Has-been garage punkers from the mid-2010s that started a band specifically to make weird concept albums. This is from their Bandcamp page. Sound like a good thing to you? Kill me. Their first offering that I’m blessed to review here is a punk magnum opus about maggots invading the earth. Oh wait. Sound familiar? Yes, the PLASMATICS did this much better on their last album Maggots: The Record decades ago. This apparently comes with a comic zine that could give this a little more cohesive power, but really, it’s just lukewarm HIVES-like garage slop with deadpan vocals that the CHILD MOLESTERS or DICTATORS did much better. It’s not totally awful and there’s moments to be had, such as the SPITS-like “Collective, Correction, Collection,” but overall it’s hard for me to care. Wendy O. is coming back for them and she’s not happy.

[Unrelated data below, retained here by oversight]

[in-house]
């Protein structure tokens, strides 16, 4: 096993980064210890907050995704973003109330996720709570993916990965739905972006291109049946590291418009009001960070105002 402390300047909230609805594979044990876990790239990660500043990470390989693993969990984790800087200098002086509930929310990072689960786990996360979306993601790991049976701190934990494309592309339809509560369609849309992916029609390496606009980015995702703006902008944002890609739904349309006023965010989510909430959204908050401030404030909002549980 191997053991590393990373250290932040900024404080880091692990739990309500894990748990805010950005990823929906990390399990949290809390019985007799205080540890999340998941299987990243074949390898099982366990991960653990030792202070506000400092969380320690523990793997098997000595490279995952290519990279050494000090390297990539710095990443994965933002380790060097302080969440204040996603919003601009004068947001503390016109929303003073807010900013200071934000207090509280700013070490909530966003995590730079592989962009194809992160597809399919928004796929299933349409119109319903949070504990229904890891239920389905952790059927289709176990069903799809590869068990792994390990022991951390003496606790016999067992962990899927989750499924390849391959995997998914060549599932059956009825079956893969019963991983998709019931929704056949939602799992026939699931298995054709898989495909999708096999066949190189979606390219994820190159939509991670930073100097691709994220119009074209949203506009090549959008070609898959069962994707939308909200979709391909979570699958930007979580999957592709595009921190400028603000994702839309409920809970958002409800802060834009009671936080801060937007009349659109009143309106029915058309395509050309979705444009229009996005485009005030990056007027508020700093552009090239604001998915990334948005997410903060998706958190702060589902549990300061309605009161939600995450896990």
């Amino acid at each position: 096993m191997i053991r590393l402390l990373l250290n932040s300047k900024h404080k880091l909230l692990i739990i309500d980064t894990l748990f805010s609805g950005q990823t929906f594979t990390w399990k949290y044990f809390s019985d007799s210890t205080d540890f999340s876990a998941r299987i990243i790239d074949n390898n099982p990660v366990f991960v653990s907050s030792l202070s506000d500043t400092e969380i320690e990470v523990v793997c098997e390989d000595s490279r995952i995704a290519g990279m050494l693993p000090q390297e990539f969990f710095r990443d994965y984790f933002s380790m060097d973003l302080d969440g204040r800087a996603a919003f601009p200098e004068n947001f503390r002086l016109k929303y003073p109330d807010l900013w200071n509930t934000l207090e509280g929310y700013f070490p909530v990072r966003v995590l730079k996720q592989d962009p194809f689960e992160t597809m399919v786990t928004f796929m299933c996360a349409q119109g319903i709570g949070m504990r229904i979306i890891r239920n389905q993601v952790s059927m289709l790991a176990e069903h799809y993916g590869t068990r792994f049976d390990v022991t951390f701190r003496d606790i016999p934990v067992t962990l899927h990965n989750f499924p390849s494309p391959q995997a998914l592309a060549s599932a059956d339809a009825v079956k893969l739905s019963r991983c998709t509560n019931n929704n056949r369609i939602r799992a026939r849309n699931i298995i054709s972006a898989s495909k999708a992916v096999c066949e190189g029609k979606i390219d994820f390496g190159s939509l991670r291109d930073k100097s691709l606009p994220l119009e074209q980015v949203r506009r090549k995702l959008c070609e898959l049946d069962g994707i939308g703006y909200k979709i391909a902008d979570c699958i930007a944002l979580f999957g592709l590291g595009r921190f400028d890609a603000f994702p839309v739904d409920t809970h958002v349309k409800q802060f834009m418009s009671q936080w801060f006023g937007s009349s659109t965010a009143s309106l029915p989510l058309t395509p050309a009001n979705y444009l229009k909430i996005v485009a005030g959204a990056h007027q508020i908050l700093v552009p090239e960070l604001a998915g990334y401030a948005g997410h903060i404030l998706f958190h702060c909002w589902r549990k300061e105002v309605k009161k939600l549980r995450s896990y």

Staticø Il Nostro Cimitero EP

A newer hardcore band from Serbia, this is STATICØ. This five-track EP is essentially meat-and-potatoes hardcore punk, although the occasional touches of more post-hardcore-esque guitar work does help it stand out from the pack a bit. Not too much else is memorable to me though, I must admit. Not bad, but not something I would return to. Give it a listen and decide whether or not I’m full of shit.

Stray Bullet Factory EP

Latest release from Sheffield’s STRAY BULLET consists of four tracks of a fast ’80s USHC/Swedecore approach, meeting the UK82 style of contemporary UK hardcore. Fierce combustion of straight-ahead, full-speed hardcore with its own groove. Solid recording quality that doesn’t resort to hiding underneath low-fidelity or any other gimmicks. Absolute no-bullshit, in-your-face hardcore, and they mean it.